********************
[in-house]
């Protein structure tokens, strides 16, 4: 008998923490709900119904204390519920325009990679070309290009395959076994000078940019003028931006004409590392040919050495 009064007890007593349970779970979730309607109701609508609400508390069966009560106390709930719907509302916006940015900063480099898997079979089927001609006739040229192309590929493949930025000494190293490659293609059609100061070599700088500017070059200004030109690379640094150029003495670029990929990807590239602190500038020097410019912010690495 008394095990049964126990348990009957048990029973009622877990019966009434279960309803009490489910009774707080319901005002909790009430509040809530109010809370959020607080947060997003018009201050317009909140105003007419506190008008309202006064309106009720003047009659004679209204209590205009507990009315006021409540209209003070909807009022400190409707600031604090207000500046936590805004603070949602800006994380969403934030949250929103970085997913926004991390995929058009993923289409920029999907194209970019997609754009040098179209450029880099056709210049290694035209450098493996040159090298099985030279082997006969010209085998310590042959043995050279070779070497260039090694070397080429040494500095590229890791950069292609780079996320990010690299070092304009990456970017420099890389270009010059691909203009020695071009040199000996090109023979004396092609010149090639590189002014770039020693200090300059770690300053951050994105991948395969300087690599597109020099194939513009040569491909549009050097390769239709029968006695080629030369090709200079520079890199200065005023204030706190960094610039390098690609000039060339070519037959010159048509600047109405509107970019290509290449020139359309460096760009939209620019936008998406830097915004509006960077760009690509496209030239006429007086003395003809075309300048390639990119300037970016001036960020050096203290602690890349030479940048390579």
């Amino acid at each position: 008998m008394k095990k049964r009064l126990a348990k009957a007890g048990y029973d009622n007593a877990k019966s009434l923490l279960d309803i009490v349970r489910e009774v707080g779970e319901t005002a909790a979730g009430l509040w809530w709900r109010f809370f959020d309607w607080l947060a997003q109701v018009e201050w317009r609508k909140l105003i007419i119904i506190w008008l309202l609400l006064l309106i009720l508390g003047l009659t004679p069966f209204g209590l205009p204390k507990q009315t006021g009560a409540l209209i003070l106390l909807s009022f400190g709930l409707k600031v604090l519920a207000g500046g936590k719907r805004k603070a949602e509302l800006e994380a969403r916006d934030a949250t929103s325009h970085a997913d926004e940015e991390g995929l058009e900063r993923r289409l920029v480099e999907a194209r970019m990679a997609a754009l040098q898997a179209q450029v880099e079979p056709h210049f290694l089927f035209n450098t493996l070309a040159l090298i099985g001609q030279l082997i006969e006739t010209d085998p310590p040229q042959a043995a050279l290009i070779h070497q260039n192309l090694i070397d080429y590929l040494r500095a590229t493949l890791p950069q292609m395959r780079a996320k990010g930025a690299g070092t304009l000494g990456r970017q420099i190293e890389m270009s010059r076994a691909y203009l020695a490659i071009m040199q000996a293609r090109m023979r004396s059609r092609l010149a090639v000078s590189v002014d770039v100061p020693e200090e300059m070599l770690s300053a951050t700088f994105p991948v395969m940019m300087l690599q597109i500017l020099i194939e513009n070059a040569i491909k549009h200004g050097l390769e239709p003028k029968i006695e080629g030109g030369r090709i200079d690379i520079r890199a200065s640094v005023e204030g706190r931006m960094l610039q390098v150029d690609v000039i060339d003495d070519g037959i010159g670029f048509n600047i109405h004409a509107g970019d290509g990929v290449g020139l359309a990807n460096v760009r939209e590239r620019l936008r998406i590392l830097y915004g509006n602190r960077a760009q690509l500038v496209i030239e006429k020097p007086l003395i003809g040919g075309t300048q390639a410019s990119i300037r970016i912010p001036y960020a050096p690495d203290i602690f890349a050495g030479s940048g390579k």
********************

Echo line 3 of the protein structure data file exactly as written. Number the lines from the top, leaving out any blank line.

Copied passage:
């Amino acid at each position: 008998m008394k095990k049964r009064l126990a348990k009957a007890g048990y029973d009622n007593a877990k019966s009434l923490l279960d309803i009490v349970r489910e009774v707080g779970e319901t005002a909790a979730g009430l509040w809530w709900r109010f809370f959020d309607w607080l947060a997003q109701v018009e201050w317009r609508k909140l105003i007419i119904i506190w008008l309202l609400l006064l309106i009720l508390g003047l009659t004679p069966f209204g209590l205009p204390k507990q009315t006021g009560a409540l209209i003070l106390l909807s009022f400190g709930l409707k600031v604090l519920a207000g500046g936590k719907r805004k603070a949602e509302l800006e994380a969403r916006d934030a949250t929103s325009h970085a997913d926004e940015e991390g995929l058009e900063r993923r289409l920029v480099e999907a194209r970019m990679a997609a754009l040098q898997a179209q450029v880099e079979p056709h210049f290694l089927f035209n450098t493996l070309a040159l090298i099985g001609q030279l082997i006969e006739t010209d085998p310590p040229q042959a043995a050279l290009i070779h070497q260039n192309l090694i070397d080429y590929l040494r500095a590229t493949l890791p950069q292609m395959r780079a996320k990010g930025a690299g070092t304009l000494g990456r970017q420099i190293e890389m270009s010059r076994a691909y203009l020695a490659i071009m040199q000996a293609r090109m023979r004396s059609r092609l010149a090639v000078s590189v002014d770039v100061p020693e200090e300059m070599l770690s300053a951050t700088f994105p991948v395969m940019m300087l690599q597109i500017l020099i194939e513009n070059a040569i491909k549009h200004g050097l390769e239709p003028k029968i006695e080629g030109g030369r090709i200079d690379i520079r890199a200065s640094v005023e204030g706190r931006m960094l610039q390098v150029d690609v000039i060339d003495d070519g037959i010159g670029f048509n600047i109405h004409a509107g970019d290509g990929v290449g020139l359309a990807n460096v760009r939209e590239r620019l936008r998406i590392l830097y915004g509006n602190r960077a760009q690509l500038v496209i030239e006429k020097p007086l003395i003809g040919g075309t300048q390639a410019s990119i300037r970016i912010p001036y960020a050096p690495d203290i602690f890349a050495g030479s940048g390579k």